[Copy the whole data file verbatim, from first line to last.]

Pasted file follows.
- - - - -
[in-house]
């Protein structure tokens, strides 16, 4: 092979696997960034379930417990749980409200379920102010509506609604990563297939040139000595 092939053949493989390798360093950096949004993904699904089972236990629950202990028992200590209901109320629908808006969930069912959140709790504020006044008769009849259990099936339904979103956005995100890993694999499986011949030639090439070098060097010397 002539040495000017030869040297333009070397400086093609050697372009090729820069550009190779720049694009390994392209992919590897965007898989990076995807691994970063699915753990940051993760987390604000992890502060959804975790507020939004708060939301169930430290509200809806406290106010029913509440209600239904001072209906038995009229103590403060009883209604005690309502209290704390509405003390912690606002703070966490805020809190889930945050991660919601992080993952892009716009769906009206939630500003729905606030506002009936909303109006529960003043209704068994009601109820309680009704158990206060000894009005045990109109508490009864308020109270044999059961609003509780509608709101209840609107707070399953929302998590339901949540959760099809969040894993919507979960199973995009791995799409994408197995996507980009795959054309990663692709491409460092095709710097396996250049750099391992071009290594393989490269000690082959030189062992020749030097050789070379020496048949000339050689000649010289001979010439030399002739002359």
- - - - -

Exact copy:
[in-house]
């Protein structure tokens, strides 16, 4: 092979696997960034379930417990749980409200379920102010509506609604990563297939040139000595 092939053949493989390798360093950096949004993904699904089972236990629950202990028992200590209901109320629908808006969930069912959140709790504020006044008769009849259990099936339904979103956005995100890993694999499986011949030639090439070098060097010397 002539040495000017030869040297333009070397400086093609050697372009090729820069550009190779720049694009390994392209992919590897965007898989990076995807691994970063699915753990940051993760987390604000992890502060959804975790507020939004708060939301169930430290509200809806406290106010029913509440209600239904001072209906038995009229103590403060009883209604005690309502209290704390509405003390912690606002703070966490805020809190889930945050991660919601992080993952892009716009769906009206939630500003729905606030506002009936909303109006529960003043209704068994009601109820309680009704158990206060000894009005045990109109508490009864308020109270044999059961609003509780509608709101209840609107707070399953929302998590339901949540959760099809969040894993919507979960199973995009791995799409994408197995996507980009795959054309990663692709491409460092095709710097396996250049750099391992071009290594393989490269000690082959030189062992020749030097050789070379020496048949000339050689000649010289001979010439030399002739002359």